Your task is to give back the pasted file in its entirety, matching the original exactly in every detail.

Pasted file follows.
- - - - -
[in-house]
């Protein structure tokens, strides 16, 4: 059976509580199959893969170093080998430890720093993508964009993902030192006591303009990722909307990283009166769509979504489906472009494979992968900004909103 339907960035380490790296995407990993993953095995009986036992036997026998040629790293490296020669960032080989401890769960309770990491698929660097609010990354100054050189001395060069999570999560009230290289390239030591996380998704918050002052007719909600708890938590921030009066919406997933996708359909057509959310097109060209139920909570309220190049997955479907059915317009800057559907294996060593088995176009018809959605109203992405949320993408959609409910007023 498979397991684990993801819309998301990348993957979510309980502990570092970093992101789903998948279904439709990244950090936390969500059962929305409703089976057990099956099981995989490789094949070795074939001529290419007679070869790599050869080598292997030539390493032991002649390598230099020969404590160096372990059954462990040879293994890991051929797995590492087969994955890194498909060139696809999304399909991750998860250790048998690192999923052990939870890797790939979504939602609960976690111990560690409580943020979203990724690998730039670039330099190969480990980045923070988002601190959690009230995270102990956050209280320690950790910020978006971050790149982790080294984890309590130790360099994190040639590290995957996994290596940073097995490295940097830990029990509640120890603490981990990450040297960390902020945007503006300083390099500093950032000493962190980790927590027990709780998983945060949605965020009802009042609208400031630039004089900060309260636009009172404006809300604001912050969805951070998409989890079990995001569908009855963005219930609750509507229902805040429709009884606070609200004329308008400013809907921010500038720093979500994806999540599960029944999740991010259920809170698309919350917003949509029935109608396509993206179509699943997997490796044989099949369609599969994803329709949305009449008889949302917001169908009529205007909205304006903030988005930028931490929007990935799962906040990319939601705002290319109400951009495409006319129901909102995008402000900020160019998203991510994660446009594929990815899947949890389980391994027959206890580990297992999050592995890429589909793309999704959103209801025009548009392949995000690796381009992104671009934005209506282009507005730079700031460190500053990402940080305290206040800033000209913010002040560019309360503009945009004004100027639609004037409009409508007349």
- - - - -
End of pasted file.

[in-house]
């Protein structure tokens, strides 16, 4: 059976509580199959893969170093080998430890720093993508964009993902030192006591303009990722909307990283009166769509979504489906472009494979992968900004909103 339907960035380490790296995407990993993953095995009986036992036997026998040629790293490296020669960032080989401890769960309770990491698929660097609010990354100054050189001395060069999570999560009230290289390239030591996380998704918050002052007719909600708890938590921030009066919406997933996708359909057509959310097109060209139920909570309220190049997955479907059915317009800057559907294996060593088995176009018809959605109203992405949320993408959609409910007023 498979397991684990993801819309998301990348993957979510309980502990570092970093992101789903998948279904439709990244950090936390969500059962929305409703089976057990099956099981995989490789094949070795074939001529290419007679070869790599050869080598292997030539390493032991002649390598230099020969404590160096372990059954462990040879293994890991051929797995590492087969994955890194498909060139696809999304399909991750998860250790048998690192999923052990939870890797790939979504939602609960976690111990560690409580943020979203990724690998730039670039330099190969480990980045923070988002601190959690009230995270102990956050209280320690950790910020978006971050790149982790080294984890309590130790360099994190040639590290995957996994290596940073097995490295940097830990029990509640120890603490981990990450040297960390902020945007503006300083390099500093950032000493962190980790927590027990709780998983945060949605965020009802009042609208400031630039004089900060309260636009009172404006809300604001912050969805951070998409989890079990995001569908009855963005219930609750509507229902805040429709009884606070609200004329308008400013809907921010500038720093979500994806999540599960029944999740991010259920809170698309919350917003949509029935109608396509993206179509699943997997490796044989099949369609599969994803329709949305009449008889949302917001169908009529205007909205304006903030988005930028931490929007990935799962906040990319939601705002290319109400951009495409006319129901909102995008402000900020160019998203991510994660446009594929990815899947949890389980391994027959206890580990297992999050592995890429589909793309999704959103209801025009548009392949995000690796381009992104671009934005209506282009507005730079700031460190500053990402940080305290206040800033000209913010002040560019309360503009945009004004100027639609004037409009409508007349």